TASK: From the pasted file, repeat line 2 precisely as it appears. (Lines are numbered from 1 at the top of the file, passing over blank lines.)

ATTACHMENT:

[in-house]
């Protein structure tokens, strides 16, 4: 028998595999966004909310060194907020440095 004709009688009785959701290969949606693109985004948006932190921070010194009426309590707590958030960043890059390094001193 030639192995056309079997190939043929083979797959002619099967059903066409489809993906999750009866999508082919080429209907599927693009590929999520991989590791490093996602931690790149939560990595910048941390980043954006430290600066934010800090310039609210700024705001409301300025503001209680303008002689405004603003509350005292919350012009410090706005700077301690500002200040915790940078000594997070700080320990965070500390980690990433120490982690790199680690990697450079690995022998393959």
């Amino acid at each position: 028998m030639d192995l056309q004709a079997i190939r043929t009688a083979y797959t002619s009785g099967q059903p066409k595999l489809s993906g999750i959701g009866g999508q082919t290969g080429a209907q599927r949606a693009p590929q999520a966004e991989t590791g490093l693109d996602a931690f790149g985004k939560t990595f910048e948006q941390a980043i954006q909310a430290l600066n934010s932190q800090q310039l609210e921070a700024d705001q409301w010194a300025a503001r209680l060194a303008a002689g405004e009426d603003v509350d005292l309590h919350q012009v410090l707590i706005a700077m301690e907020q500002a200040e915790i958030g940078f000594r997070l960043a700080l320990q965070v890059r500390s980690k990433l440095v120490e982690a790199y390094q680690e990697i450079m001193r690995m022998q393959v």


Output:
């Protein structure tokens, strides 16, 4: 028998595999966004909310060194907020440095 004709009688009785959701290969949606693109985004948006932190921070010194009426309590707590958030960043890059390094001193 030639192995056309079997190939043929083979797959002619099967059903066409489809993906999750009866999508082919080429209907599927693009590929999520991989590791490093996602931690790149939560990595910048941390980043954006430290600066934010800090310039609210700024705001409301300025503001209680303008002689405004603003509350005292919350012009410090706005700077301690500002200040915790940078000594997070700080320990965070500390980690990433120490982690790199680690990697450079690995022998393959």